Come and Meet Jesus!

Many students are not interested in reading the Bible. They think it is irrelevant, unreliable, or simply old-fashioned. Yet, it is through Scripture that we know Jesus Christ. How can we help students meet Jesus in and through the Bible?

The Mark Drama is one initiative towards this end. Students invite other students to come and see this 90-minute-drama on the life of Jesus. It is played in a round theatre (see picture). As a result, the spectators are drawn into what is happening instead of watching at a distance.

After the performance, a non-Christian student in Chile said: “It is hard not to cry. And it’s amazing to think that this might be true.” Students leave having heard the gospel in a way which is very real and inviting.

The Mark Drama is performed by 15 students who do not need to have any prior experience in acting. Using existing material, they learn the structure and basic content of the gospel of Mark. Then, together with the help of a trained director, they prepare the performance itself.

Many actors are touched deeply by this experience:

  • “I learned the gospel like never before. It brought me closer to Jesus because it was as if I lived with him during his days on earth.” (Latvian actress).
  • “During the past weeks, scenes from the drama have stayed with me and have shaped my life and thinking. I have rarely experienced a text so intensely.”(German actor)

Liene Lice, who has been directing the Mark Drama in Latvia comments: “No-one can stay indifferent after watching it – some people laugh, some cry, some are lost in thoughts, all have experienced the gospel.”

IFES movements in more than ten countries have been working with the Mark Drama. The movement in Chile, for example, put on its first performance in 2011. Since then, they have had more than 25 performances with over 1500 people hearing the words of Jesus through Mark’s gospel. In Germany, many performances take place within the university – a great way of making Jesus a topic of conversation in the student world. Afterwards, the script to the play is handed out: a copy of Mark’s gospel.

For more information, visit the Mark Drama website. If you would like to investigate whether this might be interesting for your context, feel free to contact Andrew Page who developed the Mark Drama: andrew (at) themarkdrama.com.

“Who is this? Even the wind and the waves obey him!” (Mark 4:41). Let’s help others discover Jesus and by doing so discover him more deeply ourselves.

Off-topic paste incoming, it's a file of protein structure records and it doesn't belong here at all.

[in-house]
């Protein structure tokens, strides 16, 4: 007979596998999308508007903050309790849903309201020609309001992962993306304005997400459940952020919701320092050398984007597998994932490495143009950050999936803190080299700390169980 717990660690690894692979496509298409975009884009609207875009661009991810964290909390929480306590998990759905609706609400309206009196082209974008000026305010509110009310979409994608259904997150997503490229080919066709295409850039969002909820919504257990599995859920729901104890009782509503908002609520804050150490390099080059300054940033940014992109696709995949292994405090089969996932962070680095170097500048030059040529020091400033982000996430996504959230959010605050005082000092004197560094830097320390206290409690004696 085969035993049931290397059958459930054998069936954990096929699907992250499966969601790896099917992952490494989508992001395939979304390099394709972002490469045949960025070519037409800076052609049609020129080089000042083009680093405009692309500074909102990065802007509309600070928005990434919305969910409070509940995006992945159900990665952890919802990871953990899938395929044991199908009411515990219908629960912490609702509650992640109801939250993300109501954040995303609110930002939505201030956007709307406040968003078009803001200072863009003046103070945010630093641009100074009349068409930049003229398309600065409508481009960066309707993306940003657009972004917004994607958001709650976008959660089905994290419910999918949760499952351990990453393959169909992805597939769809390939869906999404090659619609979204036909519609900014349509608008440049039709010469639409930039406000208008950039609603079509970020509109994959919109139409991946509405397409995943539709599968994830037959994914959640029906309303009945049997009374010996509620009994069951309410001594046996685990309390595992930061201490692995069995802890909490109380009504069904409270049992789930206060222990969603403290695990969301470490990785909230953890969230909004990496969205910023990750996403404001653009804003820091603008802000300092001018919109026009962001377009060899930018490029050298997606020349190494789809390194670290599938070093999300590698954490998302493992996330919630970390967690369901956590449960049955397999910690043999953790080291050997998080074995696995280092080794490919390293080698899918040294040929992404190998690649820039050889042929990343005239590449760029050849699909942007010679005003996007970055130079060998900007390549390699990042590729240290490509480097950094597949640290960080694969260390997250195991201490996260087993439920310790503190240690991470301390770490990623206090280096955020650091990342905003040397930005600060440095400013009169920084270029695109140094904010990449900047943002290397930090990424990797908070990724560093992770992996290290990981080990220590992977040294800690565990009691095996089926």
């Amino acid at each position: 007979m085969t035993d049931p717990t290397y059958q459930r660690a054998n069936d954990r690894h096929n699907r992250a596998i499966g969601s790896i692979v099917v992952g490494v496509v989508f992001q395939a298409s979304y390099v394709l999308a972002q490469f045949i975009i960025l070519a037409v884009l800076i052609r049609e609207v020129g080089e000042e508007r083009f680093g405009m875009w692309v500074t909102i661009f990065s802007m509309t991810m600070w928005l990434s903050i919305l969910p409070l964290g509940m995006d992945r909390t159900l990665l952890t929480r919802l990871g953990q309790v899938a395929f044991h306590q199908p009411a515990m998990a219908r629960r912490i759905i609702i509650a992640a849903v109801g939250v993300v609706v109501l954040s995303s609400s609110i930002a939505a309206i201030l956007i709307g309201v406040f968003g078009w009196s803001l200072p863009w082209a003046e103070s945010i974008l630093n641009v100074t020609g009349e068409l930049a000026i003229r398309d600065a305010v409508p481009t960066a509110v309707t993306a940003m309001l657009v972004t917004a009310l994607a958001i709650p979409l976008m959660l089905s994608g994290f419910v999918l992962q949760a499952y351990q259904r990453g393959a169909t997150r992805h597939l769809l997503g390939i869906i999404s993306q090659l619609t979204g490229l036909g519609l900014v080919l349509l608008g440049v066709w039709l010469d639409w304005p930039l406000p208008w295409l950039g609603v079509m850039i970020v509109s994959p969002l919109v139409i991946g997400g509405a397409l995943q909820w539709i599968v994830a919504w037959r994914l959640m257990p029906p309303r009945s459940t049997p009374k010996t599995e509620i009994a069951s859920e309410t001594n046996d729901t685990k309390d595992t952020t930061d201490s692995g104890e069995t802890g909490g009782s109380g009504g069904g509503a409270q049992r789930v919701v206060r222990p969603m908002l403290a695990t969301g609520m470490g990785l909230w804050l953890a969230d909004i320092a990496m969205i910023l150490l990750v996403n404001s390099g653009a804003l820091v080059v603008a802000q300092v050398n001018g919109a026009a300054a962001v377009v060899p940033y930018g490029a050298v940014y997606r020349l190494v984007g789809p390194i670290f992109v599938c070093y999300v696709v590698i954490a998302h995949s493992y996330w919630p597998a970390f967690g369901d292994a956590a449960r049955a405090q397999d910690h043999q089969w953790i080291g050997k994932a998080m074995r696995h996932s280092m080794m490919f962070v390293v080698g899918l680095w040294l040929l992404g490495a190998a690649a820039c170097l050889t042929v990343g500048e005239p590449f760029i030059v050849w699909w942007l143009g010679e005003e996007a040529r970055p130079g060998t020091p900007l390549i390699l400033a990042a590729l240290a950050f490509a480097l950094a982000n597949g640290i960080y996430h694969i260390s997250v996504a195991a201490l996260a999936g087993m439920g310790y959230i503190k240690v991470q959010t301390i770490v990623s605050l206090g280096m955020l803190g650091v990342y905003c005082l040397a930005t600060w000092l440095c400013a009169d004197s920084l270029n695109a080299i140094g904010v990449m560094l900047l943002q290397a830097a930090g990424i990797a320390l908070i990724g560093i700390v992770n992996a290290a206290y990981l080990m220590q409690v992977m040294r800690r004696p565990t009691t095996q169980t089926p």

Sabine Kalthoff

Further Links:
GBU Chile’s Mark Drama on facebook (in Spanish)
GBU France’s Mark Drama blog (in French)
SMD Germany’s Mark Drama blog (in German)
Video Clip of Jesus healing a paralytic (in English)

Speaking Scripture

He, who has an ear, let him hear! Reading Bible passages out loud is one way of actually hearing what we are reading. ‘Speaking Scripture’ takes this into an account. It is an excellent way of entering into a passage, for example in small group Bible studies. Instead of the Bible passage being read aloud once, it is spoken repeatedly. Students learn to listen carefully. As they listen and imagine the context of the first hearers, they begin to speak the words in a way which is so much more alive and meaningful.

When using this approach in a small group Bible study, the facilitator gets different students to ‘speak Scripture.’ As one student speaks a portion of scripture, invite those listening to respond: ‘How was the speaking? Can you feel anything? Did it make you think further?’ Then ask other students to try speaking it. Some background information can help the students imagine the situation. The facilitator can ask the students to identify with what is happening by putting themselves in the shoes of the people involved: this includes all the characters of a narrative, but also, for example the psalmist, the prophet, or the writer of a letter. The facilitator can ask questions along the way, like: How do you think Jesus says this to the invalid? In what tone does the invalid respond? (John 5). How would Paul have said what he writes in the letter to Philemon? How does the psalmist utter his thanksgiving to God?